Born in Ballyneale, just outside Carrick-on-Suir, Co Tipperary, Kiely competed in the 1904 Summer Olympics held in St. Louis, Missouri.
Kiely faced a monumental task in St. Louis; the ten events by which all-around ability was measured were all contested in a single day, in the following order: 100 yards, shot put, high jump, 120 yard hurdles, 880 yard walk, hammer throw, pole vault, 56 lb weight throw, long jump and one mile run.
When the English authorities learned that Kiely had been invited to the 1904 Olympics, they offered to pay his expenses on the condition that he represent the United Kingdom. As a committed nationalist, he decided to go on his own, representing his native country. Kiely travelled to America at his own expense and upon his arrival in New York, was offered further financial inducements by the New York AC, the Irish-American AC and the Chicago AC to represent them in St. Louis. Again, Kiely declined and it should be noted that apart from the Olympic nature of the St. Louis Games, they also served as the unofficial club championships of the USA; for this reason, the leading American clubs were anxious to have the Irish all-rounder on their team.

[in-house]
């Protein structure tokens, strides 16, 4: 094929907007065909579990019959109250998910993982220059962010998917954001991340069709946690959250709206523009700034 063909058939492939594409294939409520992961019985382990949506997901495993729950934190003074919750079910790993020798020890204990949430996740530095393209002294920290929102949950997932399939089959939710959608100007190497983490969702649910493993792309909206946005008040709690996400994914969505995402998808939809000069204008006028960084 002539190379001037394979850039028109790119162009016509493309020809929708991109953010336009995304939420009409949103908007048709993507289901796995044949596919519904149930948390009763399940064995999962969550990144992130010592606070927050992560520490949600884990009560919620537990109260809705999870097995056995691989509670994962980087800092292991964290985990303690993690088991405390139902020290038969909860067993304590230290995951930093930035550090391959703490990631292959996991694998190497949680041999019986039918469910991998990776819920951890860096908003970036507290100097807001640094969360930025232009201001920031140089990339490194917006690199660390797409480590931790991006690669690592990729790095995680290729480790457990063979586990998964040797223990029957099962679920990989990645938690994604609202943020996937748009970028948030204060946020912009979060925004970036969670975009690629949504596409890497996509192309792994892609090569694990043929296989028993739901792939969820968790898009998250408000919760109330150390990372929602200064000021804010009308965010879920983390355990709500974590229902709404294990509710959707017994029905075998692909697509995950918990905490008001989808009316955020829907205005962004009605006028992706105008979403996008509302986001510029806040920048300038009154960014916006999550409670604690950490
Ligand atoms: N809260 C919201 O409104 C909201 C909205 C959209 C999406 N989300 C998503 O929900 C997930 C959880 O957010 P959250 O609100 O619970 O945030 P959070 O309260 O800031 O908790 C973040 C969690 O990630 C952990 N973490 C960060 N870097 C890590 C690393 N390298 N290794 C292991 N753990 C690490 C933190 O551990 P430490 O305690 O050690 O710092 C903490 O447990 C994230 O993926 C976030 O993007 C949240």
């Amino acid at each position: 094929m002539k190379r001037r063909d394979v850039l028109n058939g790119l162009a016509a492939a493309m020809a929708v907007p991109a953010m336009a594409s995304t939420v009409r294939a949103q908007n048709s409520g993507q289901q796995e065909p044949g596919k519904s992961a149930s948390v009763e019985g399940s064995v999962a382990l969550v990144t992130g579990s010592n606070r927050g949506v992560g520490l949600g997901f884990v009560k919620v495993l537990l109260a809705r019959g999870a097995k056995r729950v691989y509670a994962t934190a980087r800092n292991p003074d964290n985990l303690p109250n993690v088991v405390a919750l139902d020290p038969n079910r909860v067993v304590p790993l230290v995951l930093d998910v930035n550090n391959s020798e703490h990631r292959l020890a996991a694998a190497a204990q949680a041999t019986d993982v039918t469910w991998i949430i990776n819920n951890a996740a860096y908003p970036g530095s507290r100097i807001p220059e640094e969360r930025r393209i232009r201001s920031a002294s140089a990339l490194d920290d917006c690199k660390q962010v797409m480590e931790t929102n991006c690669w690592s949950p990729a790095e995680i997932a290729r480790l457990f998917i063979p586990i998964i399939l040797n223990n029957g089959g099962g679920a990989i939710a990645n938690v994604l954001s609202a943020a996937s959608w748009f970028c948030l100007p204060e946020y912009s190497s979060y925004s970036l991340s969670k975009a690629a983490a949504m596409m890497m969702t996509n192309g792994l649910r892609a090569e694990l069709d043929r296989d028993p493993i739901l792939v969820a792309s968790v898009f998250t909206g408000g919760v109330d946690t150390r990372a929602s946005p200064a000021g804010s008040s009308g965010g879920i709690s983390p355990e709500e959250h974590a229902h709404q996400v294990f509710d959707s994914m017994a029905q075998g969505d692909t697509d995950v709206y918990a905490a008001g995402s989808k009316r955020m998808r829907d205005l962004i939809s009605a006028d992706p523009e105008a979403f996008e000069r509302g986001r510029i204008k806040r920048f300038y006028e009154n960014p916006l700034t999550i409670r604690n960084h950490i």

In America he had several more offers to join the American or British teams. But to their dismay, he declined and made it clear in statements carried in all the American papers of the time that he would represent Ireland and Ireland, only, in the Olympic Games. As Ireland was not independent in 1904 the IOC lists him as representative of the team of Great Britain and Ireland at the 1904 Summer Olympics.
Kiely achieved his gold in 1904 becoming the first multi-event track champion in the Modern Olympic Games. All ten events were held on the same day.